11-29-2009, 08:29 AM
Firing is a little extreme.

At my company we regularly hold meetings and I delegate the foreman to punish for minor offenses.

169484

I'm on the right with my arms crossed.

Good for morale. A well disciplined landscaper is a happy landscaper. I prefer to use the "cat o' nine tails" but you may prefer something else.

It's important to run a tight crew.

JCLawn and more
11-29-2009, 08:31 AM
:laugh::laugh::laugh::laugh::laugh:

TurnGreen1
11-29-2009, 08:34 AM
I am sorry but even with the best training possible. People still continue to find a way to screw up. Good for you living in Windermere, and having accounts in Isleworth. If you see no problem with marking up sidewalks and driveways. You will not have them long.

I was using Leipsic as a return statement to make my point as you were able to get. There was no negative judgement made towards it.
It is extremely frustrating to explain clearly to some one how you prefer to operate. And continue to offer their bad habbits. I am sure there are many on here that do have high expectations for themselves and employees along with taking pride in their work.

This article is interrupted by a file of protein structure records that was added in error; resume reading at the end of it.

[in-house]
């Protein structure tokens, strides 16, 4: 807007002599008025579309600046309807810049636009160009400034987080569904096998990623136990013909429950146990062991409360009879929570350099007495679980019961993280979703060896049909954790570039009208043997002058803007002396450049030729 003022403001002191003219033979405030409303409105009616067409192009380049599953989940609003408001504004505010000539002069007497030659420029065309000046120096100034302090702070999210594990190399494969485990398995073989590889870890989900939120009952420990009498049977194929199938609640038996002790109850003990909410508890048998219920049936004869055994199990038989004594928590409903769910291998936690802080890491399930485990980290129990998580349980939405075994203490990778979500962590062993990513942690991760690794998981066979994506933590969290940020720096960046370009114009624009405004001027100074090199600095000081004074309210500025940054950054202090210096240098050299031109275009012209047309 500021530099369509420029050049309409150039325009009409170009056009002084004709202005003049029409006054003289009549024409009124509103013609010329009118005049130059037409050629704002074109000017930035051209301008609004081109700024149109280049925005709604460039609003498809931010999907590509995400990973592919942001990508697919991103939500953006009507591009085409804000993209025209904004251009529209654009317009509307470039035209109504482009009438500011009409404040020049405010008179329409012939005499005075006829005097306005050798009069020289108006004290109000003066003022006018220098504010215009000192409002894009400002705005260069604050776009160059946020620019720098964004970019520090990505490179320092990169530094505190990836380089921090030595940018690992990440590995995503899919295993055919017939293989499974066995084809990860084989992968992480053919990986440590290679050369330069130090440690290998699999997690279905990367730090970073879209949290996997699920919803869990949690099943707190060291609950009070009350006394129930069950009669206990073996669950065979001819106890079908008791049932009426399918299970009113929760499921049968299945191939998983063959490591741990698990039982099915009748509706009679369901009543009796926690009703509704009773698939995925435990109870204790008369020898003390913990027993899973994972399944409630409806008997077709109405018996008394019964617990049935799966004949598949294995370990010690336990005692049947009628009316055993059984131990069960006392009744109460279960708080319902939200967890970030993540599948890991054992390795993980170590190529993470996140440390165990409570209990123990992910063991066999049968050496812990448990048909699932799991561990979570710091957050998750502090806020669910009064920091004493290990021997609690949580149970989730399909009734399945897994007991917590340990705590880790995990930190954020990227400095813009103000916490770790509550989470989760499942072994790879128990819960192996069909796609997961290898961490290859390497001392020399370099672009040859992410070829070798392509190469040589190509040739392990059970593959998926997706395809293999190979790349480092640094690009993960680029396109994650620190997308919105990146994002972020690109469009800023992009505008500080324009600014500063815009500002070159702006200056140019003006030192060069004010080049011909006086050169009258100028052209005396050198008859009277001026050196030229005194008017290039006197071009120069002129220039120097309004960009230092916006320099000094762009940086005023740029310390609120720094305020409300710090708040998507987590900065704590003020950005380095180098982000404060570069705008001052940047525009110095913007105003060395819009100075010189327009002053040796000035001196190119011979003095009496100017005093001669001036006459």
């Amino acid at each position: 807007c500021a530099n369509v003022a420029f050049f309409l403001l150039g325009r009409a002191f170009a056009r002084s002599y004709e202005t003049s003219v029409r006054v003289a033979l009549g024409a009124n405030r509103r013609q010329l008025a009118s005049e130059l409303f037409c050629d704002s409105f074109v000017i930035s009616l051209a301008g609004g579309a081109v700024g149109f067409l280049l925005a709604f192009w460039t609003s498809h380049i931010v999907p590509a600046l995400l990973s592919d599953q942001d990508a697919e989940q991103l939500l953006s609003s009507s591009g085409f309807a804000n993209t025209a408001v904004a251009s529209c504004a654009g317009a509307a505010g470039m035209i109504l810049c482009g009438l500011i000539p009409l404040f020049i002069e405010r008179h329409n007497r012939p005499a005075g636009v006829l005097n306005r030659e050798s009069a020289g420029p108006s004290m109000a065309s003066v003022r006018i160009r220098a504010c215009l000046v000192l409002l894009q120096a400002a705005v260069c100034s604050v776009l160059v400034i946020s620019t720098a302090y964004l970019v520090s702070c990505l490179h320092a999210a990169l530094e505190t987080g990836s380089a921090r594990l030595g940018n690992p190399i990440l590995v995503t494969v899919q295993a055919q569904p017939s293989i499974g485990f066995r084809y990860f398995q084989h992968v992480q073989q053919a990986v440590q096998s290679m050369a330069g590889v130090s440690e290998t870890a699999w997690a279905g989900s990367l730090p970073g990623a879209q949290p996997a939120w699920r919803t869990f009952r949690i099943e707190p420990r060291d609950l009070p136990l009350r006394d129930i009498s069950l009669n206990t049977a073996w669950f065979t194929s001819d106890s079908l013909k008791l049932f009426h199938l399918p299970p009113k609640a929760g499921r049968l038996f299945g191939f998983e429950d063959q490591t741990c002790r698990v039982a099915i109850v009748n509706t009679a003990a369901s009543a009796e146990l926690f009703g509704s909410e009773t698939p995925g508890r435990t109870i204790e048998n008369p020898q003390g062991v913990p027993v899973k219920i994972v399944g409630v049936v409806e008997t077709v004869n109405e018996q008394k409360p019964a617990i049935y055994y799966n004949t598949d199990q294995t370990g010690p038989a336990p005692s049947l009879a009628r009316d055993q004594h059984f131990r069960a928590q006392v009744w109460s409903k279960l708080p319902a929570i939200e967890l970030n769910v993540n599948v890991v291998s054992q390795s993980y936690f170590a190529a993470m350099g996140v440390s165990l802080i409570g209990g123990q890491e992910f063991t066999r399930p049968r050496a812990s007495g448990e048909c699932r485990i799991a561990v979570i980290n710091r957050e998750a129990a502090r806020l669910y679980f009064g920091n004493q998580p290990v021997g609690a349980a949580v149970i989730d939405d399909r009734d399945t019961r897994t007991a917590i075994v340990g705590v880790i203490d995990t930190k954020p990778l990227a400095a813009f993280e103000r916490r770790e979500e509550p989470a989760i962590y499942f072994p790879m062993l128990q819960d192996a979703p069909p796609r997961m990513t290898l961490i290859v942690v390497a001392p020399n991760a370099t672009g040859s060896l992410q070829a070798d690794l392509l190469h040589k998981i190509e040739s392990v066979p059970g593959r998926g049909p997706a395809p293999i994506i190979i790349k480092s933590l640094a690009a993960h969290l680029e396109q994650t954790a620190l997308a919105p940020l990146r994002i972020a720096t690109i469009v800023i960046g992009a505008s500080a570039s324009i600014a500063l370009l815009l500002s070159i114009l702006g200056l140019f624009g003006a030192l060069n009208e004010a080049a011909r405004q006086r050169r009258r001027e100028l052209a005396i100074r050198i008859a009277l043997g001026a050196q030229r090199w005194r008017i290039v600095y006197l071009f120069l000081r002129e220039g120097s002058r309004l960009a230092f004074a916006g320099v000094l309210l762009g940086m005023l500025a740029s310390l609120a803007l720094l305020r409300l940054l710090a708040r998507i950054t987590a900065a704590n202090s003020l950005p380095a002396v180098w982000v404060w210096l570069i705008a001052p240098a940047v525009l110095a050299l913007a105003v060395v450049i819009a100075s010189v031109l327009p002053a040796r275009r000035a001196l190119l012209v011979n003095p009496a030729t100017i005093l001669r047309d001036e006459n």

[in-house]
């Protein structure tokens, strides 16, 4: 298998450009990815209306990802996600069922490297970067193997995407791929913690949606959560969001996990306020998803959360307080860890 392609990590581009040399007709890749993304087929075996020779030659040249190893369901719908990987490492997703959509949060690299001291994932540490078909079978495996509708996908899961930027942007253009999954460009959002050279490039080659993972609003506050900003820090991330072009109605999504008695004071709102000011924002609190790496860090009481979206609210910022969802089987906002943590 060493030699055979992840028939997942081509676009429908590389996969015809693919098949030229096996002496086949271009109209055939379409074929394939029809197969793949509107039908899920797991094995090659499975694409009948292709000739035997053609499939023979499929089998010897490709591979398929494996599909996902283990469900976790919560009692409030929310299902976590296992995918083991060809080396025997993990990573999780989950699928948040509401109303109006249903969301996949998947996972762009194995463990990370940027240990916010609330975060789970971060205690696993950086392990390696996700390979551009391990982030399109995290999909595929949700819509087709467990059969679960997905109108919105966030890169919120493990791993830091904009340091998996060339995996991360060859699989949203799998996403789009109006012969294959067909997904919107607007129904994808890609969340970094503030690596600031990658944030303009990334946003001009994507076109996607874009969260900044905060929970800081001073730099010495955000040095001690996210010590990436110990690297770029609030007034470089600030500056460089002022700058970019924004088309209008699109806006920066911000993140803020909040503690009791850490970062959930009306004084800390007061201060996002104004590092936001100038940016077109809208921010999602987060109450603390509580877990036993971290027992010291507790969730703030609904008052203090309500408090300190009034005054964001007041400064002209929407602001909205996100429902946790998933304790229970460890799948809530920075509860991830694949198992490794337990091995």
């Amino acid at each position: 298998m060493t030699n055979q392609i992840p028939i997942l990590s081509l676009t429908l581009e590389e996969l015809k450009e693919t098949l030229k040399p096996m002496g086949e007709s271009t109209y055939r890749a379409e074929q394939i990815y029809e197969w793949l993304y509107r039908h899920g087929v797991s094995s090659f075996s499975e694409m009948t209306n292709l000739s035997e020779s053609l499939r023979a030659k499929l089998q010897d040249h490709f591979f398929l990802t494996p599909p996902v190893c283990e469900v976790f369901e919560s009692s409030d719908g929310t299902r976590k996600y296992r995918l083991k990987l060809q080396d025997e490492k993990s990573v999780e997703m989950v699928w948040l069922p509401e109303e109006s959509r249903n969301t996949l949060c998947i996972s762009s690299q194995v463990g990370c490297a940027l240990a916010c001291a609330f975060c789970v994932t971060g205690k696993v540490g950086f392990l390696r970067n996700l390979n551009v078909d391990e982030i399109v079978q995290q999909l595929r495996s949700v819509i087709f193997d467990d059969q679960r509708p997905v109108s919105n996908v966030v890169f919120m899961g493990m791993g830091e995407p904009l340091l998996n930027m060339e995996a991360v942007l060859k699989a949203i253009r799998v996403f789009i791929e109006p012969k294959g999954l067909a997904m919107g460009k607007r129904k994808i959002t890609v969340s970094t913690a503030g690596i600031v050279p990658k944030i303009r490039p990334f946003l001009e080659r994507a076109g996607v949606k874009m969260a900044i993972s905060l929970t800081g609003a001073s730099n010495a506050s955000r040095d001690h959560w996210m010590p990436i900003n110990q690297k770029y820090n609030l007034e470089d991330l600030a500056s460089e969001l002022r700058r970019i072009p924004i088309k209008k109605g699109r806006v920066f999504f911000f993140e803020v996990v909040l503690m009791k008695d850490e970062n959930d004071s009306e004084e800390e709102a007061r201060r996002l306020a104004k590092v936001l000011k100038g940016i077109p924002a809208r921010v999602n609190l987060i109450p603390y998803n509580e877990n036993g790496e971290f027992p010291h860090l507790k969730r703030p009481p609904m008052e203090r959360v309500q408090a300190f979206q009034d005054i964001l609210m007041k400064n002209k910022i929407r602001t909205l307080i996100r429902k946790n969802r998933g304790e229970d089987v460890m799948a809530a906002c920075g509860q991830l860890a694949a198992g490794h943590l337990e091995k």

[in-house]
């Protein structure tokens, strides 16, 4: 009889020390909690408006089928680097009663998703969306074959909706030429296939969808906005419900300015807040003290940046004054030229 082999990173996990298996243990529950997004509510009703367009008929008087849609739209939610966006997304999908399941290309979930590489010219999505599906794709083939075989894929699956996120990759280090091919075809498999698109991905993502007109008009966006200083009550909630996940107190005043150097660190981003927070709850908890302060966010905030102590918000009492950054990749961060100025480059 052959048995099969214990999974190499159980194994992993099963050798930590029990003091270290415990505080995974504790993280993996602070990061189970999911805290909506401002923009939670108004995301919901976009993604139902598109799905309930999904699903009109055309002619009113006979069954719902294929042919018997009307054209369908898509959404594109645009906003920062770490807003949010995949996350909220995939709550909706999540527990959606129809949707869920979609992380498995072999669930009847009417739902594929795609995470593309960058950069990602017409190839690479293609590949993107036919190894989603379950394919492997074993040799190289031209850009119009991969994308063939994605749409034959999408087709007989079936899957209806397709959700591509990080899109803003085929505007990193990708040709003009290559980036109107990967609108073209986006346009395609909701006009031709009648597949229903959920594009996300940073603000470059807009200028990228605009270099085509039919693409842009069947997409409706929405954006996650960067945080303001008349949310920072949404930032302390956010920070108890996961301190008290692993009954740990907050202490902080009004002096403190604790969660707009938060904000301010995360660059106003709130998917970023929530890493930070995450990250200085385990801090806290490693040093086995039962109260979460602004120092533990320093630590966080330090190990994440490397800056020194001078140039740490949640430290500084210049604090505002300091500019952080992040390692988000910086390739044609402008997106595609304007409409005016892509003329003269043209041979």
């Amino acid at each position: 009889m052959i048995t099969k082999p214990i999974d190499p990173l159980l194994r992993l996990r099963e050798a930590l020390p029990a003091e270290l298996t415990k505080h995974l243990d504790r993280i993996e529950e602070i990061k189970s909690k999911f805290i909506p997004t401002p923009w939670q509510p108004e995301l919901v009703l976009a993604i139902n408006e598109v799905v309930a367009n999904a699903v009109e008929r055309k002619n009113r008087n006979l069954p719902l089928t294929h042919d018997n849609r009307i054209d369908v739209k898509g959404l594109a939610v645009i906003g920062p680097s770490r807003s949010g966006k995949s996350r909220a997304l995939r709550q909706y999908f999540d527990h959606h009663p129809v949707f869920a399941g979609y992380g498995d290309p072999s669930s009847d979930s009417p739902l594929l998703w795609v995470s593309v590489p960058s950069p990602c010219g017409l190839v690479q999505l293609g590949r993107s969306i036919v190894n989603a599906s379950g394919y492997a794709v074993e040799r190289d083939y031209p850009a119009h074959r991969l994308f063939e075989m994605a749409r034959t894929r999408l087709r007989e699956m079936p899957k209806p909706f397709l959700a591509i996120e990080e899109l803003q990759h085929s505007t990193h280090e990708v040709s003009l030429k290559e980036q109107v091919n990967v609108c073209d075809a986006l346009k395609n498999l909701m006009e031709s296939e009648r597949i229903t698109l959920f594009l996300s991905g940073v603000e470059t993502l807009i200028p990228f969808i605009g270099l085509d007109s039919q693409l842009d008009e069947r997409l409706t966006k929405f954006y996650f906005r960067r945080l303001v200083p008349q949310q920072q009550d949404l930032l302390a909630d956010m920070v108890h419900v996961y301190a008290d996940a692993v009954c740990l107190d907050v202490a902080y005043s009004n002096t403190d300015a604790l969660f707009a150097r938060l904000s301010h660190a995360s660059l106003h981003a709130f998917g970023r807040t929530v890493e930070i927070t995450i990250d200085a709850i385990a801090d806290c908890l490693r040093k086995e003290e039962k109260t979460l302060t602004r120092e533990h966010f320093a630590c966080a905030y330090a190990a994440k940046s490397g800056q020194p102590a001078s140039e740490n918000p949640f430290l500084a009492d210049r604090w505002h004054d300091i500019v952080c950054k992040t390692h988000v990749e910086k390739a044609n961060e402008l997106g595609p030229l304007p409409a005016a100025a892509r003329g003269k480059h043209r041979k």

JCLawn and more
11-29-2009, 08:39 AM
But seriously, a lot of people don't even notice the major stuff, let alone the little stuff that we all fuss over because we do this for a living. The little stuff is what sets of apart. Also no employee will ever do a lawn the way you do because he don't give a rip. He only wants money.

Leaf Jockey
11-29-2009, 11:37 AM
Should an employee get fired for leaving grass stains? Well, usually that guy is the "good enough" guy that thinks he can do it his way. Sometimes these guys will change their ways if they know the job is on the line. Sometimes they just need to go away.
The stains sometimes are hard to avoid. Cross concrete making the shortest path or farthest from the customers likely vantage point. After cutting, run the mower full speed on the grass to clean the crap from the tire tread, then cross in the same spot. I've never tried it but could you just lay a tarp across the sidewalk and cross on that?

Scott